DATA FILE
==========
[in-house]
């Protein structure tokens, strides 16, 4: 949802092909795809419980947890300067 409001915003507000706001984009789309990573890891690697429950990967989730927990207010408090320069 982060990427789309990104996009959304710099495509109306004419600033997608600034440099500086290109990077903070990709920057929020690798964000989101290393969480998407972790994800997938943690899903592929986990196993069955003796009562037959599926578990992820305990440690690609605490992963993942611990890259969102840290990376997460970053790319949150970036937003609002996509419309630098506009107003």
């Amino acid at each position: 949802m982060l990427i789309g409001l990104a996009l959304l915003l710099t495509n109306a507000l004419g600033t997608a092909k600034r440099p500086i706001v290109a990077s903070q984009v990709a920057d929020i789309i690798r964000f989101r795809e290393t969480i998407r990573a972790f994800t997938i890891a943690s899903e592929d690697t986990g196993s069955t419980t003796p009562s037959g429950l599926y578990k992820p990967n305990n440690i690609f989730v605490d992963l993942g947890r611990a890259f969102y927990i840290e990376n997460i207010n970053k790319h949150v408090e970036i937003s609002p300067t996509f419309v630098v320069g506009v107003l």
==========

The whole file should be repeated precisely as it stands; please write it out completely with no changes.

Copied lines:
[in-house]
């Protein structure tokens, strides 16, 4: 949802092909795809419980947890300067 409001915003507000706001984009789309990573890891690697429950990967989730927990207010408090320069 982060990427789309990104996009959304710099495509109306004419600033997608600034440099500086290109990077903070990709920057929020690798964000989101290393969480998407972790994800997938943690899903592929986990196993069955003796009562037959599926578990992820305990440690690609605490992963993942611990890259969102840290990376997460970053790319949150970036937003609002996509419309630098506009107003």
């Amino acid at each position: 949802m982060l990427i789309g409001l990104a996009l959304l915003l710099t495509n109306a507000l004419g600033t997608a092909k600034r440099p500086i706001v290109a990077s903070q984009v990709a920057d929020i789309i690798r964000f989101r795809e290393t969480i998407r990573a972790f994800t997938i890891a943690s899903e592929d690697t986990g196993s069955t419980t003796p009562s037959g429950l599926y578990k992820p990967n305990n440690i690609f989730v605490d992963l993942g947890r611990a890259f969102y927990i840290e990376n997460i207010n970053k790319h949150v408090e970036i937003s609002p300067t996509f419309v630098v320069g506009v107003l």